[Qunaybir] Why are you saying so far? Do you expect threats at a later stage?

[Khaddam] I expect some people who misled him [Bashar al-Asad] to incite him.

[Qunaybir] Do you fear that on your return, there will be a trial or opening of some files against you?

[Khaddam] First of all, all Syrians know who Abd-al-Halim Khaddam is. They also know the sacrifices I have made to boost the status of Syria. They know the efforts I have made to make Syria occupy a prestigious place and status. They know that I faced five assassination attempts, not because I had a disagreement with anyone, but because I was the strong defender of Syria's policy. They know all this. Therefore, if anyone dares to think of trying me, he should keep in mind that one day, he too will be in the dock.

[Qunaybir] Are there files that you can bring against others?

[Khaddam] I have a great deal to say, but I will not say it for the sake of Syria, for the sake of the country. Anyone who tries or thinks about this knows well what I have and knows that I have a great deal and serious stuff.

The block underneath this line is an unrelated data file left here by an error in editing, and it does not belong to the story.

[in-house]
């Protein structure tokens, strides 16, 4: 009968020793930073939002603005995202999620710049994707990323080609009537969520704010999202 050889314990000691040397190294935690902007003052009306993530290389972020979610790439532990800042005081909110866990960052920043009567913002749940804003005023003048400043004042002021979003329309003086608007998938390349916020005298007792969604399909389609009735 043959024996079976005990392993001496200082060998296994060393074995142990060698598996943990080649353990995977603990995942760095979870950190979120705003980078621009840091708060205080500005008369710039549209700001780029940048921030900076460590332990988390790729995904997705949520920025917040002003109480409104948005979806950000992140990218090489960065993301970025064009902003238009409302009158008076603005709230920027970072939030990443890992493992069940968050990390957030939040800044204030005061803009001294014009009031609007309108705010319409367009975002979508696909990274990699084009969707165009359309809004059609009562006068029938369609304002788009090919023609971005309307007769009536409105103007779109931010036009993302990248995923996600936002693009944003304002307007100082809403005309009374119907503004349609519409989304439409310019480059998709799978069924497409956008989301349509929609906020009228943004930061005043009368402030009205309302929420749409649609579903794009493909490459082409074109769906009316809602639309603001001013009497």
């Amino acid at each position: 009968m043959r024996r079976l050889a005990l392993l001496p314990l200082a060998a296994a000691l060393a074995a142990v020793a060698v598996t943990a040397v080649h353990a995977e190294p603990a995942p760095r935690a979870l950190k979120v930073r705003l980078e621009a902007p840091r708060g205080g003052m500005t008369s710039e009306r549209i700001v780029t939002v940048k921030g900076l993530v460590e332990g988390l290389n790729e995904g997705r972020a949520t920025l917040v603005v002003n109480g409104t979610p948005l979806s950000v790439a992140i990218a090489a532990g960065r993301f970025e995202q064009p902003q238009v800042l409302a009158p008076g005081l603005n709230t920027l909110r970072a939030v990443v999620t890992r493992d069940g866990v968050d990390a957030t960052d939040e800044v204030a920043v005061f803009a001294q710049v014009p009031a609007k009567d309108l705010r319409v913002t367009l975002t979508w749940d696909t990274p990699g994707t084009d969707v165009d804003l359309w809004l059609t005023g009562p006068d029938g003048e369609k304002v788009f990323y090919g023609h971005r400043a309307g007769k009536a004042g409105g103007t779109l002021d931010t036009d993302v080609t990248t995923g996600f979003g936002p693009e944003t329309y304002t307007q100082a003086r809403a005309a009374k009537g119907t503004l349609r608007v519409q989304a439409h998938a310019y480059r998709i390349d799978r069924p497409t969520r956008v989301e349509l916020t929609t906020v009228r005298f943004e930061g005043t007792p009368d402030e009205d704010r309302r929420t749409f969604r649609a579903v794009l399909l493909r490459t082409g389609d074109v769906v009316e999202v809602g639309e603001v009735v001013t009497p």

[Qunaybir] What is the nature of this serious stuff and who is involved in it specifically?

[Khaddam] Syria's interest requires that I do not speak.

[Qunaybir] Where is your family now? Are they staying in France or are some of them in Syria?

[Khaddam] They are in Damascus, but they have come to Paris now to spend the holiday.

[Qunaybir] So they will return and they are not here for security reasons?

[Khaddam] They will return.

[Qunaybir] At the last meeting you had with President Bashar al-Asad, what was the atmosphere like and was there an argument or a sharp discussion between you? What did he tell you and what did you tell him?

[Khaddam] In fact, all our meetings were friendly. This man is very polite when he talks to others. He treated me in a friendly way and with respect. I think that a large part of this is due to his knowledge of the nature of the relationship that existed between me and his father. I have not heard from him a single word that hurts my feelings or offends me. Two days before my departure, he received me and the conversation was friendly and wide-ranging. There are differences in views, but there is mutual respect.